More than two-thirds of Canadian consumers cannot recall health/nutrition claims on food products that have attracted their attention over a 12-month period. Those who are most likely to recall claims are those who changed their eating habits or are currently on a popular diet.
In summary, these research findings suggest that improvements in nutrition labeling may facilitate consumers’ ability to make informed and healthful decisions. Taking into account the cultural and lifestyle drivers of consumers’ food choices, valuable nutrition education opportunities can be developed to enhance current understanding and use of the food label.
Food Labels around the World
In countries where regulatory frameworks for nutrition labeling are in place, nutrient declaration on the food label can take on different formats. Here are some examples from Canada, the EU, and the UK.
CANADA. The standard format of the Canadian food label, called the Nutrition Facts Table, is very similar to the US Nutrition Facts Panel in appearance. The horizontal and linear formats are other options for limited space and smaller packages, respectively. See the Food Labeling page under the Food & Nutrition section of Health Canada Web site for more information: http://www.hc-sc.gc.ca.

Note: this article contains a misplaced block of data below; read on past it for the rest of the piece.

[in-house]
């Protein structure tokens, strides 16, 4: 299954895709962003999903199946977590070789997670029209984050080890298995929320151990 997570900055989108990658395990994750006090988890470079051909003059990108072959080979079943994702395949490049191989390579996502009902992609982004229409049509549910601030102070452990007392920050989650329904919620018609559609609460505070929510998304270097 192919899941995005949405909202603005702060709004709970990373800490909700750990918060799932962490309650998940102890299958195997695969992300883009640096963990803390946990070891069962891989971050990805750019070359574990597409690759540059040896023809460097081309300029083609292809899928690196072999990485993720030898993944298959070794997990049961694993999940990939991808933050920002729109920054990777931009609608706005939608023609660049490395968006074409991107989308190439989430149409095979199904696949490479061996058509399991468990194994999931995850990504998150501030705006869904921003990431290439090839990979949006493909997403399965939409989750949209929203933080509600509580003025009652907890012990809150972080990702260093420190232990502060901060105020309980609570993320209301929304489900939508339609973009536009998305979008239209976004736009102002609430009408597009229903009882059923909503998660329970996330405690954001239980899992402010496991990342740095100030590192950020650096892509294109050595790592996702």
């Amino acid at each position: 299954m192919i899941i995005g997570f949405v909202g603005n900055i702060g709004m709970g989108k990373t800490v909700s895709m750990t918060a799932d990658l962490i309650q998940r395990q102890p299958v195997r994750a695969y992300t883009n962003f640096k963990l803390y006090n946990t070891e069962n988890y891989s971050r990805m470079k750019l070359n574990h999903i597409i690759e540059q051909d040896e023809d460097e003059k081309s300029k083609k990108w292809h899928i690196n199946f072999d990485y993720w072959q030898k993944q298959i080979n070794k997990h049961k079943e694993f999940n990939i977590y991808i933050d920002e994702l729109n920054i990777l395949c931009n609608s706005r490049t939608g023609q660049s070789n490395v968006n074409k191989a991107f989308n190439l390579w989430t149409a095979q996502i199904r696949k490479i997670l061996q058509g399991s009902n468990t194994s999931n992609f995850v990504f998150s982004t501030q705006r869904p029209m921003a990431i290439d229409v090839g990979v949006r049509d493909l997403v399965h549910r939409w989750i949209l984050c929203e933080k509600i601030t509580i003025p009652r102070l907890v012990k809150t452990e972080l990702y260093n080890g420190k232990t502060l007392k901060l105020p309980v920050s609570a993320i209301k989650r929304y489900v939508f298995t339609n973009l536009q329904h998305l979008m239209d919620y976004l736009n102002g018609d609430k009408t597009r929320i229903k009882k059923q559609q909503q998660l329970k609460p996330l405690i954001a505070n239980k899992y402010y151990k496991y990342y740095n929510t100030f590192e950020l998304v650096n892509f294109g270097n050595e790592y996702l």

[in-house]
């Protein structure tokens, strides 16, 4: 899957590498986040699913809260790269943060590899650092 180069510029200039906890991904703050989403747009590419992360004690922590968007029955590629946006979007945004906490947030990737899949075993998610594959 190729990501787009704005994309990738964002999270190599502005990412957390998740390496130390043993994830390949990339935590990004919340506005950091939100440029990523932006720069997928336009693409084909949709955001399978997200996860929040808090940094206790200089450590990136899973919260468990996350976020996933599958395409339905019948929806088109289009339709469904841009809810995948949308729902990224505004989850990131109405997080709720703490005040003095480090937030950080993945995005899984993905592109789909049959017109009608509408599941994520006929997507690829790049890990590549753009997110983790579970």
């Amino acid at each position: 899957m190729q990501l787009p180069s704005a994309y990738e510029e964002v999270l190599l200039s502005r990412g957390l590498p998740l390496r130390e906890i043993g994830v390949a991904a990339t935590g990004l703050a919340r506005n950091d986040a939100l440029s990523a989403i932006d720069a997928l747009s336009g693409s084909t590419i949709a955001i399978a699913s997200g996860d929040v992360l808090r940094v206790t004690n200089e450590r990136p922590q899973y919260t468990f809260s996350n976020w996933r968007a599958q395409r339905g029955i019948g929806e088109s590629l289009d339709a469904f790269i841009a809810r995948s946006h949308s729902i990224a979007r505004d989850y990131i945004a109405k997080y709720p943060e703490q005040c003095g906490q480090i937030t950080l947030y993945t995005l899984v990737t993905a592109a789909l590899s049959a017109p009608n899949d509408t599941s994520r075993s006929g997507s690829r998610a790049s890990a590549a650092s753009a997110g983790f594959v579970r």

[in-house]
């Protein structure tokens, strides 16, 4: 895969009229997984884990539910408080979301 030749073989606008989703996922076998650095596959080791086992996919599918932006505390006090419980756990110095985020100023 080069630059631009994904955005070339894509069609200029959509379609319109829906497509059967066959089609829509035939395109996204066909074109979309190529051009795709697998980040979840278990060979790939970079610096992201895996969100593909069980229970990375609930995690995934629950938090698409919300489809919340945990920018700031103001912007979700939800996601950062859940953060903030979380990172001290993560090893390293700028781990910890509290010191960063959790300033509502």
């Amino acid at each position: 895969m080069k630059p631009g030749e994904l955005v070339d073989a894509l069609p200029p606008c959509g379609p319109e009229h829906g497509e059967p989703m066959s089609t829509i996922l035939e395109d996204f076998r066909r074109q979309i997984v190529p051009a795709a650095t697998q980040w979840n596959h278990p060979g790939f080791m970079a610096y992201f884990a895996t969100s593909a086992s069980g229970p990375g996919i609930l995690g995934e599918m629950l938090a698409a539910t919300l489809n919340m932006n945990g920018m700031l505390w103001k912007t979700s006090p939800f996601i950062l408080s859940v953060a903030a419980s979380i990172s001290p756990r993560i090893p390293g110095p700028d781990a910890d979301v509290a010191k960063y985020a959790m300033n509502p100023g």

The European Union (EU). Nutrition labeling is currently not mandatory in the EU unless a nutrition claim is made. When this is so, two types of nutrient declarations are permitted: group 1—energy value, amounts of protein, carbohydrate, and fat (the so-called “Big 4”) and group 2—the “Big 4” nutrients plus sugars, saturated fat, fiber and sodium (the “Big 8”). This is based on the 1990 Council Directive (90/496/EEC). All member states, including the UK, have adopted the Directive. (See the EUROPA Web site: http://europa.eu/scadplus/leg/en/lvb/l21092.htm).
Recently, the EU-based food and beverage manufacturers have proposed a voluntary nutrition labeling system called Guideline Daily Amounts (GDAs). The front-of-pack GDA logo illustrates at a glance the amount of nutrients and calories each serving/portion of a food/beverage contributes to an average adult’s nutritional needs.
For more information about GDAs, visit the Confederation of the Food and Drink Industries of the EU (CIAA) Web site: www.ciaa.be.